PELUSIUM pĭ lōō’ shĭ əm (Πηλούσιον, meaning uncertain; סִ֖ין) KJV SIN. A city at the NE extremity of the Nile Delta, about one m. from the Mediterranean.
The name means “city of mud” in Gr. This is evidently the result of false etymology. The Egyp. name Sin was confused with sin, “mud.” Though noted in antiquity for its flax and wine, the city acquired military importance as a frontier fortress facing Syria. Ezekiel (30:15) called it the “stronghold of Egypt.” It was the site of numerous battles. In 525 b.c. Cambyses defeated the Egyptians nearby and made Egypt a Pers. province. In 343 it was held by Artaxerxes and in 333 by . In 169 it was seized by . In 55, Gabinius and M. Antonius seized it for the Romans. In his campaign against Antonius the young Octavian occupied it in 30. During the Rom. empire the city was an important station on route to the Red Sea.
A city of Egypt mentioned only in Eze 30:15,16. This seems to be a pure Semitic name. The ancient Egyptian name, if the place ever had one such, is unknown. Pelusium (Greek Pelousion) also meant "the clayey or muddy town." The Pelusiac mouth of the Nile was "the muddy mouth," and the modern Arabic name of this mouth has the same significance. These facts make it practically certain that the Vulgate (Jerome’s Latin Bible, 390-405 A.D.) is correct in identifying Sin with Pelusium. But although Pelusium appears very frequently in ancient history, its exact location is still not entirely certain. The list of cities mentioned in Eze in connection with Sin furnishes no clue to its location. From other historical notices it seems to have been a frontier city. Rameses II built a wall from Sin to Heliopolis, probably by the aid of Hebrew slaves (Diodorus Siculus; compare Budge, History of Egypt, V, 90), to protect the eastern frontier. Sin was a meeting-place of Egypt with her enemies who came to attack her, many great battles being fought at or near this place. Sennacherib and Cambyses both fought Egypt near Pelusium (Herodotus ii.141; iii.10-13). defeated the Egyptians here (Budge, VIII, 25), and the Romans under Gabinius defeated the Egyptians in the same neighborhood. Pelusium was also accessible from the sea, or was very near a seaport, for Pompey after the disaster at Pharsalia fled into Egypt, sailing for Pelusium. These historical notices of Pelusium make its usual identification with the ruins near el-Kantara, a station on the Suez Canal 29 miles South of Port Said, most probable. "Sin, the stronghold of Egypt," in the words of Ezekiel (30:15), would thus refer to its inaccessibility because of swamps which served as impassable moats. The wall on the South and the sea on the North also protected it on either flank.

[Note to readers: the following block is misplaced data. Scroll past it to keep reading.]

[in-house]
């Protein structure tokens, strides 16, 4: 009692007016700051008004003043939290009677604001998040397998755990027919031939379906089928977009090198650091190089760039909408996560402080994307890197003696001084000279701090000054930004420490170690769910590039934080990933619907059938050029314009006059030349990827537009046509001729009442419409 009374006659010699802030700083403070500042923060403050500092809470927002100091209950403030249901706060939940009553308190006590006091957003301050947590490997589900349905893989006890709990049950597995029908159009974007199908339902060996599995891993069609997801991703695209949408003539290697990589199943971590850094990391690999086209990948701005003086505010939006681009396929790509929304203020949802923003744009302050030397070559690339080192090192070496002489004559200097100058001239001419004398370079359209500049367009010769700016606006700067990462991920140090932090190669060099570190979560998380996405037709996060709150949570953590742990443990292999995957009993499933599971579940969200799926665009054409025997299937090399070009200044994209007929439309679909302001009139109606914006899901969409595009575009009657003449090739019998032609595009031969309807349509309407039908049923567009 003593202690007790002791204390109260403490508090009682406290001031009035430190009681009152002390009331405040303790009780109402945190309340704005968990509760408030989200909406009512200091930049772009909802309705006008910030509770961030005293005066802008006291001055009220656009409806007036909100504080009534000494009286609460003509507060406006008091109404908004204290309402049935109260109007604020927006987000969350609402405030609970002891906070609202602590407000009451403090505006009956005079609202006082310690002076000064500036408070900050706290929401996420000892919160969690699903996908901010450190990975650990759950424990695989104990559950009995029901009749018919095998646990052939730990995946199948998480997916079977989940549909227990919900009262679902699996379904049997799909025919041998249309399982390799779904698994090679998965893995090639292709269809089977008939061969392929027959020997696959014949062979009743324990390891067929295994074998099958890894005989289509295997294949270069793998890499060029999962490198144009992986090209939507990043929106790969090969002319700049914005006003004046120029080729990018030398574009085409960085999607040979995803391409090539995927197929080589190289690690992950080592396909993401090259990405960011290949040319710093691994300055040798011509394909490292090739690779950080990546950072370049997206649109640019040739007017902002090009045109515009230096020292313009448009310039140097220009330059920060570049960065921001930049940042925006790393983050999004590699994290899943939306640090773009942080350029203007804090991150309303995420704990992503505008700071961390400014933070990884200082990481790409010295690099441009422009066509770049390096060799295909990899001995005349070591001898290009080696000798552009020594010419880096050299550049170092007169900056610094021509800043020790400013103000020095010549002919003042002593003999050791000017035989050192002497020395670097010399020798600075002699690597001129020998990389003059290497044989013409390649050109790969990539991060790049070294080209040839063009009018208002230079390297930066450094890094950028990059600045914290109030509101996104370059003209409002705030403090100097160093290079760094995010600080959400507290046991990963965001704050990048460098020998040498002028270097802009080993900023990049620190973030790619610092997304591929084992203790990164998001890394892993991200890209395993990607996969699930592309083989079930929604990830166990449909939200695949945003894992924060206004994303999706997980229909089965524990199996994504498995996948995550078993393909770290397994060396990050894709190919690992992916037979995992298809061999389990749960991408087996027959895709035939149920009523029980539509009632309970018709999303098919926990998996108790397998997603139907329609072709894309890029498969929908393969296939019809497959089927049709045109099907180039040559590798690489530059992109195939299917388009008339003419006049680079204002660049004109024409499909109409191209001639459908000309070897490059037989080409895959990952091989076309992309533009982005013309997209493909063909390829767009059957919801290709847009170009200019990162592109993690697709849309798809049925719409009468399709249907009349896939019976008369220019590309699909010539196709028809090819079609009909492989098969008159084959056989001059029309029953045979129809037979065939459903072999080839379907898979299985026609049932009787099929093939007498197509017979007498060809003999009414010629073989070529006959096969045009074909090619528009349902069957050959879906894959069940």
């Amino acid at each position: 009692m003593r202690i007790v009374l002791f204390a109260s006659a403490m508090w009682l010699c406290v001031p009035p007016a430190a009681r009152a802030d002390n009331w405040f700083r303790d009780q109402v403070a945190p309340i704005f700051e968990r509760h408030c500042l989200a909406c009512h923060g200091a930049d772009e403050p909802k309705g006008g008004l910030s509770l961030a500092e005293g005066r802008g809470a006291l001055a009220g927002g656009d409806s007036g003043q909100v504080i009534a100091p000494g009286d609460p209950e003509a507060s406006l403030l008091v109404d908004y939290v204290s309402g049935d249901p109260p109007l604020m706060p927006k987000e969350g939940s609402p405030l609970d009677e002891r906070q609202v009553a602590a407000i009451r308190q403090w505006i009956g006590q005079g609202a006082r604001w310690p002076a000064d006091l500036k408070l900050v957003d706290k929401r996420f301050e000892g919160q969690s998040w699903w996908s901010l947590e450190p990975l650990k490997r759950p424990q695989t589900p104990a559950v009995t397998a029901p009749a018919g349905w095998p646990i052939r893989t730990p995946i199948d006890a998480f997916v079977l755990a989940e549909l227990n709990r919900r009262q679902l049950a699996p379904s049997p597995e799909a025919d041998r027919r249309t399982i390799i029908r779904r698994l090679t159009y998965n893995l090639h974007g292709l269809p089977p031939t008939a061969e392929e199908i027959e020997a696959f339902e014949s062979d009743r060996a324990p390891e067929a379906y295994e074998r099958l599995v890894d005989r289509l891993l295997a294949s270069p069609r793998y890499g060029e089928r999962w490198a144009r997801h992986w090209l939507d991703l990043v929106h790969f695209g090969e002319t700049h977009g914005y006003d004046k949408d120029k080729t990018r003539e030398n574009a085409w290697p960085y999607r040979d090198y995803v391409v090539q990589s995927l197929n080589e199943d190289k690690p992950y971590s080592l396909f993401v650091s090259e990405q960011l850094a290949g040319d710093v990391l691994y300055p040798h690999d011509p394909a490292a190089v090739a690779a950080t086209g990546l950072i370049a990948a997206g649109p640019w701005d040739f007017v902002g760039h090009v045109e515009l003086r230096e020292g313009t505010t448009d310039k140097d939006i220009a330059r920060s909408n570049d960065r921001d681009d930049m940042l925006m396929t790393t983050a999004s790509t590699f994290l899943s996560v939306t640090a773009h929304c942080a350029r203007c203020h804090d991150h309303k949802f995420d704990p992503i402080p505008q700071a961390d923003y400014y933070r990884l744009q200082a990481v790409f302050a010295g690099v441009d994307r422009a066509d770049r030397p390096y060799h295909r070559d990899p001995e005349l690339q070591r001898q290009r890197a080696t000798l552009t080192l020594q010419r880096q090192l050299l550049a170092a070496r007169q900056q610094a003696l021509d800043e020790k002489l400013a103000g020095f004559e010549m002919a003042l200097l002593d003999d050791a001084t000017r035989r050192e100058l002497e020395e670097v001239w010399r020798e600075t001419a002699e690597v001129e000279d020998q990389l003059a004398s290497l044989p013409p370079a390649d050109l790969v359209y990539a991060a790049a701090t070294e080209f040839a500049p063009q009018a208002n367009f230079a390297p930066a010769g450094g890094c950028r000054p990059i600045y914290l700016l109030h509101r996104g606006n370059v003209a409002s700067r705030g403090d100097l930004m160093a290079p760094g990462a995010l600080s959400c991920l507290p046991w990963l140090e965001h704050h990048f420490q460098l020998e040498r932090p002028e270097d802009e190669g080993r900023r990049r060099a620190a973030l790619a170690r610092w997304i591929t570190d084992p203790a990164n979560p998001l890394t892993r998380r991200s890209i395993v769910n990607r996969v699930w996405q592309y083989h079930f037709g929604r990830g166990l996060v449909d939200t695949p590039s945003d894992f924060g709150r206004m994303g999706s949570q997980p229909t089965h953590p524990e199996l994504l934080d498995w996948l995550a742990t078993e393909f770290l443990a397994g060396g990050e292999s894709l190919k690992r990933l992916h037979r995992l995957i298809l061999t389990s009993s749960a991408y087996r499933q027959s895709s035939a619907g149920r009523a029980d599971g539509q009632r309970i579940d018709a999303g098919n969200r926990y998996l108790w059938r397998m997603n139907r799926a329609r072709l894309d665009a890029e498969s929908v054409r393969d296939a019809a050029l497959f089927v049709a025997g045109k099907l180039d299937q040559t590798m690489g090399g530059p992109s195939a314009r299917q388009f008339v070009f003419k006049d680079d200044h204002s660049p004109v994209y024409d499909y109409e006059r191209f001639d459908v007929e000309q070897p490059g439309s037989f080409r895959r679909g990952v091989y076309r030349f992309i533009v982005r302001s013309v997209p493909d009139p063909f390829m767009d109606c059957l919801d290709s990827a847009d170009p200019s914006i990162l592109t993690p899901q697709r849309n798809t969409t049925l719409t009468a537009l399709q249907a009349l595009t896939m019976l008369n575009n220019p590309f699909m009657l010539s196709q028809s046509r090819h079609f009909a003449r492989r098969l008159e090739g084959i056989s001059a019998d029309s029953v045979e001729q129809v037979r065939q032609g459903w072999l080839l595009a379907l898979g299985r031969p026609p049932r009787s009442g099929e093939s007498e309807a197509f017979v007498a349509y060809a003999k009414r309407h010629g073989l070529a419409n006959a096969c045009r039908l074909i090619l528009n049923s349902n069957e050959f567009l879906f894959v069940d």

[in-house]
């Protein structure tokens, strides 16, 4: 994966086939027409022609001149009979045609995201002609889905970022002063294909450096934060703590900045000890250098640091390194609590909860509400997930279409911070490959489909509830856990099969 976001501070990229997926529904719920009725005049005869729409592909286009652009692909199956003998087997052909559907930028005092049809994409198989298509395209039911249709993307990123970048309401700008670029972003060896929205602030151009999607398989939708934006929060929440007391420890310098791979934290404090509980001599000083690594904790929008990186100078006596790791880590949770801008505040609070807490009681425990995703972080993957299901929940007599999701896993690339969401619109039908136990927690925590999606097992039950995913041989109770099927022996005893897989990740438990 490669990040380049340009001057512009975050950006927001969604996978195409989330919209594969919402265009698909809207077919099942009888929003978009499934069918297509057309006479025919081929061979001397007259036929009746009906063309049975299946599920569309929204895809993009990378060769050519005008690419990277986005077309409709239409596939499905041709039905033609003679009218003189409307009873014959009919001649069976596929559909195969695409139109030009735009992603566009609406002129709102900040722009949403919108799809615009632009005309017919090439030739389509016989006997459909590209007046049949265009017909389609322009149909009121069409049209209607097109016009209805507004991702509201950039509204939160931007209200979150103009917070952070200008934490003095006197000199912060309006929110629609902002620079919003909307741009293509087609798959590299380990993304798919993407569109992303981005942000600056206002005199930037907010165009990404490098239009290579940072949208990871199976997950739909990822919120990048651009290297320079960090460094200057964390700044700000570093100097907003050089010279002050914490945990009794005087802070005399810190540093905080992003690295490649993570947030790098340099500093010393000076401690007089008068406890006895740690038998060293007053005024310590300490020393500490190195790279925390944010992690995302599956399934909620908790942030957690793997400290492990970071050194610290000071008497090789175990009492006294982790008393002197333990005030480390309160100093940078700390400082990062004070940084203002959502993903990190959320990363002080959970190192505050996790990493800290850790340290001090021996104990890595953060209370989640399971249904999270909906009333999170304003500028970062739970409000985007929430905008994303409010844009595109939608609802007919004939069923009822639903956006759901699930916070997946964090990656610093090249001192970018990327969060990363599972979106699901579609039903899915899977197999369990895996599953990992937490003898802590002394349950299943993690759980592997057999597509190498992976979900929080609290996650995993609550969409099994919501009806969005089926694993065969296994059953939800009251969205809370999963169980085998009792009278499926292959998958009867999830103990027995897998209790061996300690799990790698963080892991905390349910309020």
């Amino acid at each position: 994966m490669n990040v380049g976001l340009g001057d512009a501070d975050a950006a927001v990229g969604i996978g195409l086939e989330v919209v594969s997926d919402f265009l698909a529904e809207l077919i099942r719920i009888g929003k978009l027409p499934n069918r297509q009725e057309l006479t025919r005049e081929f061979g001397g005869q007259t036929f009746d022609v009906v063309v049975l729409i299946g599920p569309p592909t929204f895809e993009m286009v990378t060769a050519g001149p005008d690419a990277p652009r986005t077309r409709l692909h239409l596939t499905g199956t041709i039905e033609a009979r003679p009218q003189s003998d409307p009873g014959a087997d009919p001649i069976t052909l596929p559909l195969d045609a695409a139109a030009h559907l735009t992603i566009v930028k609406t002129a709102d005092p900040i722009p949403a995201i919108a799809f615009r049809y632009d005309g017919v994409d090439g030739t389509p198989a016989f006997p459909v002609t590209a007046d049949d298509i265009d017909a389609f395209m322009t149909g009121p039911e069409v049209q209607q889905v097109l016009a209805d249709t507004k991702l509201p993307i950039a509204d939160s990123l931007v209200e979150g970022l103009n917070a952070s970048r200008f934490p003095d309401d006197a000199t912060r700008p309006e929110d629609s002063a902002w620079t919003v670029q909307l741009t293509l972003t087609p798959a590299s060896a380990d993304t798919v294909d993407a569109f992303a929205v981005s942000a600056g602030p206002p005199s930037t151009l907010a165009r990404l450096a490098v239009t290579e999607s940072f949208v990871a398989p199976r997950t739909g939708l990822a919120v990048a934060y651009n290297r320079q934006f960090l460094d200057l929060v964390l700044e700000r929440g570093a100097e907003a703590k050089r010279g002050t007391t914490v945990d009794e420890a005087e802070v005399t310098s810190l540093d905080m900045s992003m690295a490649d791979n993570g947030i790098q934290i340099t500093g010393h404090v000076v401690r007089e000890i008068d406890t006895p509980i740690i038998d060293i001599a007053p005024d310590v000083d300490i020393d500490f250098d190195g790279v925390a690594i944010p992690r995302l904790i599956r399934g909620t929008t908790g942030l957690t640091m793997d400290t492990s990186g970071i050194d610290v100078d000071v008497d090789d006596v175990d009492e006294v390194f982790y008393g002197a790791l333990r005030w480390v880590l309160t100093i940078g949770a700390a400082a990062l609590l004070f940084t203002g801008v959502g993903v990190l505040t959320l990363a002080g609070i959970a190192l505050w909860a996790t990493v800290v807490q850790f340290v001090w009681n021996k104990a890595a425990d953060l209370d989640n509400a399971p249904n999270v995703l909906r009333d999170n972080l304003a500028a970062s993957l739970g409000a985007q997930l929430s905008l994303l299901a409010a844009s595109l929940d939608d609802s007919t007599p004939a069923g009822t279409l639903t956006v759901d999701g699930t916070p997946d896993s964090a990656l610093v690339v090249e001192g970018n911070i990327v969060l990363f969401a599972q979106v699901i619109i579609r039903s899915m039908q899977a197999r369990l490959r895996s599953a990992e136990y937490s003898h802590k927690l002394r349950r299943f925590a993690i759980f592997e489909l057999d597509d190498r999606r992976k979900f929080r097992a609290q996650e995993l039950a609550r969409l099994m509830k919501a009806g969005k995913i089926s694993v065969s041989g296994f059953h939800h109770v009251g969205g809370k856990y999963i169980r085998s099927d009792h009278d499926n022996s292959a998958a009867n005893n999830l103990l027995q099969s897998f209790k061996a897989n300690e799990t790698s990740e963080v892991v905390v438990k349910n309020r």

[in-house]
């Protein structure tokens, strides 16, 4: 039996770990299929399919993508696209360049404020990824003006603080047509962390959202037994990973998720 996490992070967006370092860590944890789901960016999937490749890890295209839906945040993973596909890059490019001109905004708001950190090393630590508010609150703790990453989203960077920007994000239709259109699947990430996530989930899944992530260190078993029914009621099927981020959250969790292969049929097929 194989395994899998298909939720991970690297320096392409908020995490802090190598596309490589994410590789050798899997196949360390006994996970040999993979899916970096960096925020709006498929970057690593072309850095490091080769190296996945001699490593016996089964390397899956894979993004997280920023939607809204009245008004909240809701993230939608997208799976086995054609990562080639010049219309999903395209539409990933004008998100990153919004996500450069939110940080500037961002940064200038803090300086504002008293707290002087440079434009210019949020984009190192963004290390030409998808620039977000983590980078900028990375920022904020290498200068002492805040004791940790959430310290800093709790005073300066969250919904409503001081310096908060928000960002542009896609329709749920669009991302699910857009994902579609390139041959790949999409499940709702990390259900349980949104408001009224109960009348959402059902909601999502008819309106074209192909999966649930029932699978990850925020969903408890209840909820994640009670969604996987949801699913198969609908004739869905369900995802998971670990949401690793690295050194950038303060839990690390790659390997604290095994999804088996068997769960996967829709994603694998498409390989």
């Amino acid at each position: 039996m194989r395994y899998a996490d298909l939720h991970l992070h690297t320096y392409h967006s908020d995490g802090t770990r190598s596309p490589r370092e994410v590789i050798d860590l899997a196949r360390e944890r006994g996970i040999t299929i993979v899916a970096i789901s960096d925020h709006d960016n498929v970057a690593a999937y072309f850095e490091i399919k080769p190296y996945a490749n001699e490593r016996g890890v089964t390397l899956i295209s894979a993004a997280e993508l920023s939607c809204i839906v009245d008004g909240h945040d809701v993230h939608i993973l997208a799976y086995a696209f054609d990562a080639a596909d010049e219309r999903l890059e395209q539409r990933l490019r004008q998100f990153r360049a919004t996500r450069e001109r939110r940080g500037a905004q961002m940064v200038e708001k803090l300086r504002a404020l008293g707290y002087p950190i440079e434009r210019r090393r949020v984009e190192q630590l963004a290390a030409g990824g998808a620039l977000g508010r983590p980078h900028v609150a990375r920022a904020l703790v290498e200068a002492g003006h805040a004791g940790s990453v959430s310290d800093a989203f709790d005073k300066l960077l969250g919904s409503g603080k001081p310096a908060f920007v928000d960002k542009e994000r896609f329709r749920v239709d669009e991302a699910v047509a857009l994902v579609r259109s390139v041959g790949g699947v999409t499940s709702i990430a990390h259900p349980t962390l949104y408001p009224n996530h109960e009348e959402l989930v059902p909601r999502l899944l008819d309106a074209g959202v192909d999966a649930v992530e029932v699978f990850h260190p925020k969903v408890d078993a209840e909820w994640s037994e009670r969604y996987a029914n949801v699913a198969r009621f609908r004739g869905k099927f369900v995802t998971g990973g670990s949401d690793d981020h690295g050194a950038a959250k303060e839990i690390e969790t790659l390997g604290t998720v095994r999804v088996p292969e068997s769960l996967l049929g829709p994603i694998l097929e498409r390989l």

SIN (Heb. sîn, clay). An Egyptian city mentioned only in the KJV of Ezek.30.15-Ezek.30.16, called by the Greeks “Pelusium” (so niv), lying on the eastern arm of the Nile River. Ezekiel refers to it as “the stronghold of Egypt” (Ezek.30.15). A wall was built on the south, and with the sea on the north and impassable swamps on the other sides, the city was practically impregnable. Since Thebes and Sin were at the opposite ends of Egypt, mentioning these two cities as Ezekiel does implies God’s judgment falling on the entire land of Egypt.